I notice a theme through these gospel narratives, which I call "trying to catch up with Jesus! On Easter Saturday, those who were not too frightened to venture out are preoccupied with death, tombs and Jesus body. On the Sunday there is a resurrection that no one expects. The women go to the tomb, but Jesus is not there. In Mark, the women are instructed to tell the disciples that he has gone ahead of them to Galilee. The walkers on the road to Emmaeus are just settling down to a meal with him, when he disappears- so they hurry back to Jerusalem. When he appears in the upper room, he disappears again. When they meet him in Jerusalem, he ascends into heaven. Every time, just when they seem to catch up with him, he moves on ahead of them.

Thinking back to the time when he was with them on the road, teaching and healing, we recall that his followers seldom seemed to be up with the program. His mind, his heart, was always a step ahead

It is almost as if they were never really meant to catch up with him.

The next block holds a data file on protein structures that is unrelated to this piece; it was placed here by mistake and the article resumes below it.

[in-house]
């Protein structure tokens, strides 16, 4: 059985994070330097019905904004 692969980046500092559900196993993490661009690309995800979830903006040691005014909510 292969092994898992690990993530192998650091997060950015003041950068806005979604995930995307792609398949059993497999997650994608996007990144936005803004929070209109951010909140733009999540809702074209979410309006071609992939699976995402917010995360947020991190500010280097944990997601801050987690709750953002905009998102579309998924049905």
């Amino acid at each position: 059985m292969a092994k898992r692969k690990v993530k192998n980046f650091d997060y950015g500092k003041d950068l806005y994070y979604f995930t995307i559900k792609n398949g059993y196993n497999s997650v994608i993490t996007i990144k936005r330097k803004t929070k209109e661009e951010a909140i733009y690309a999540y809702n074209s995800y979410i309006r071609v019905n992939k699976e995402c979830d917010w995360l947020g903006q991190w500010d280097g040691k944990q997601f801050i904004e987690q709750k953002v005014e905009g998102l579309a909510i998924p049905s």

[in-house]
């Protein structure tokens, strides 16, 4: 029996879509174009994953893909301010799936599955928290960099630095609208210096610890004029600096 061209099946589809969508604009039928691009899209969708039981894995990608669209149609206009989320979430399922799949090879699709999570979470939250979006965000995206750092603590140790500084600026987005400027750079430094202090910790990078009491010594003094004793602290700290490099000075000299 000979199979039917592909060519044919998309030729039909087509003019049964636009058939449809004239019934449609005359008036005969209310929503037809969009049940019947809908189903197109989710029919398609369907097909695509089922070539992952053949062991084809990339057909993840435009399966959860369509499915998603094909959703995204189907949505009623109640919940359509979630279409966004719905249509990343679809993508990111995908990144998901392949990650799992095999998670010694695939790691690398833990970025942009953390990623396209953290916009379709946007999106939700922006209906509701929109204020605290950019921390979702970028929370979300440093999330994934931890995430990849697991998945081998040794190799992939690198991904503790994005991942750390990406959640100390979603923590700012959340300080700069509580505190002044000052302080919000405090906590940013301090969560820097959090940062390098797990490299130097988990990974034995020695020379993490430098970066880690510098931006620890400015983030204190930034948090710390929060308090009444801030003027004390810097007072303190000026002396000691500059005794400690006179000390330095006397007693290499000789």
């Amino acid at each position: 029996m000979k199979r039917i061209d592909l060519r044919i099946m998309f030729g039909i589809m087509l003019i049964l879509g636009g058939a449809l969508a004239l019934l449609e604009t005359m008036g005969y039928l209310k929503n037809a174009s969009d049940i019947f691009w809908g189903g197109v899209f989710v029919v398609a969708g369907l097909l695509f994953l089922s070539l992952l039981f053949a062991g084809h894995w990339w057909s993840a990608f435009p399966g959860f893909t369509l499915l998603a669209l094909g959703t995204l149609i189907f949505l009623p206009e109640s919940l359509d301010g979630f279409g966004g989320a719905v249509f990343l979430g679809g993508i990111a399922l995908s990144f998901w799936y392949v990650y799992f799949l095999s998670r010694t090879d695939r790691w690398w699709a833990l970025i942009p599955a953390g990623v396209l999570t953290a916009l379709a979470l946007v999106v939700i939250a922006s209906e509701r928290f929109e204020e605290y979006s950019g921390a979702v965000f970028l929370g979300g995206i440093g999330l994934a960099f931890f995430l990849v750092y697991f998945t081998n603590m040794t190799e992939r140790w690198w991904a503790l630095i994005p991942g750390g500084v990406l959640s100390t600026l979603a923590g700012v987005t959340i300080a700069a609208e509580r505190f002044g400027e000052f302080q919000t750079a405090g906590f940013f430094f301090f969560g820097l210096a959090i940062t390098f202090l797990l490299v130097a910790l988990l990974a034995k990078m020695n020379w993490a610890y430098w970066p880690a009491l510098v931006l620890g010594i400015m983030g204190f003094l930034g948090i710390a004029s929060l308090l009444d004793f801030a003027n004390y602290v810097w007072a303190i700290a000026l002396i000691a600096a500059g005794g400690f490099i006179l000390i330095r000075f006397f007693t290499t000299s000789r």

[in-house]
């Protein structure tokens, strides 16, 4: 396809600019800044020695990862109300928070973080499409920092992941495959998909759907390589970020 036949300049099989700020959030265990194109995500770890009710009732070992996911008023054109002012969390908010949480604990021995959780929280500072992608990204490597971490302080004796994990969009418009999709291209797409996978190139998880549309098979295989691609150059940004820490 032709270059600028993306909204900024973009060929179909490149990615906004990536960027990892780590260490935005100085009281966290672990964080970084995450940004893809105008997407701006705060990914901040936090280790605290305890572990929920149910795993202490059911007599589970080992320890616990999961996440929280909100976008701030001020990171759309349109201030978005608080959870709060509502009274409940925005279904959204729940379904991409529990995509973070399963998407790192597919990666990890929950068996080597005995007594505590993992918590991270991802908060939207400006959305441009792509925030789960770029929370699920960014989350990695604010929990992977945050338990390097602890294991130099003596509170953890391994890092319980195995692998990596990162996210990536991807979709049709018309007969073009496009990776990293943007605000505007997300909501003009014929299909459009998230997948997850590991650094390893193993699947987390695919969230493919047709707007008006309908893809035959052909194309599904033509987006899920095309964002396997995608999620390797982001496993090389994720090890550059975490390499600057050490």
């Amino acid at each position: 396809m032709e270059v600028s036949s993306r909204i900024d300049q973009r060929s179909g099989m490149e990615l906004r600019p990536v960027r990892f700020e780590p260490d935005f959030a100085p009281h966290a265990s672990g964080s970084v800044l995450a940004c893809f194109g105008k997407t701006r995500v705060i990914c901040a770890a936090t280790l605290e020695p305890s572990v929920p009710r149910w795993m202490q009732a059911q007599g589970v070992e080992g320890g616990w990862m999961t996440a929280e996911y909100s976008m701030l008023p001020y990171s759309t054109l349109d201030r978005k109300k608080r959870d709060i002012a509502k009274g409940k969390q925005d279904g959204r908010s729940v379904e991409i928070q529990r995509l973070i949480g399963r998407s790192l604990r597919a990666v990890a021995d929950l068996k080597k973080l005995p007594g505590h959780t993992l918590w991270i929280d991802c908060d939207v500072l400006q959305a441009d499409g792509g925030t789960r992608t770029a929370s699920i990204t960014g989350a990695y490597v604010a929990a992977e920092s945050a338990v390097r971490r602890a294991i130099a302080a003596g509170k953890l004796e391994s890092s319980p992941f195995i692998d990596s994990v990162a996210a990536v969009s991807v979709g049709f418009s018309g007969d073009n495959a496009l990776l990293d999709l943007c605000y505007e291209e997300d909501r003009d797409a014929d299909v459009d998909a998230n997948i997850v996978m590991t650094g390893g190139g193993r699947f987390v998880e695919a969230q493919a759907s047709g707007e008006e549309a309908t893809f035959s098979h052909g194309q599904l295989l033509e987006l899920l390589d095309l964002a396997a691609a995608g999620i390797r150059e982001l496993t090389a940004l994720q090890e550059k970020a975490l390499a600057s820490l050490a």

I hope that you can hear this today, not as a depressing reality of a futile quest for the holy grail of Jesus risen presence; but as an affirmation of how it is OK to be where we are and who we are on the journey. Some things take time to process, especially the major dramas of our experience and of our faith. It is also good to recognise those who, while close to the action, are not among the big names, but were brave and compassionate enough to be there when it really mattered.

These unsung heroes receive scant mention in the Gospels, and nowhere else in the Bible. They are not generally considered to be among Jesus disciples, though Matthew does claim that status for one of them. They are not recorded witnesses of the resurrection, though one wonders what they saw and heard.

Of one of them, Joseph of Arimathea, Mark says that he was looking for the Kingdom of God. All four Gospels tell us that he was one who looked after the body of Jesus. He is known as a respected member of the Jewish Council, or Sanhedrin, and had not consented to their action in plotting Jesus death. (Did he oppose them, or did he merely abstain?). The evidence varies as to whether the new tomb in which Jesus was buried was actually his own property.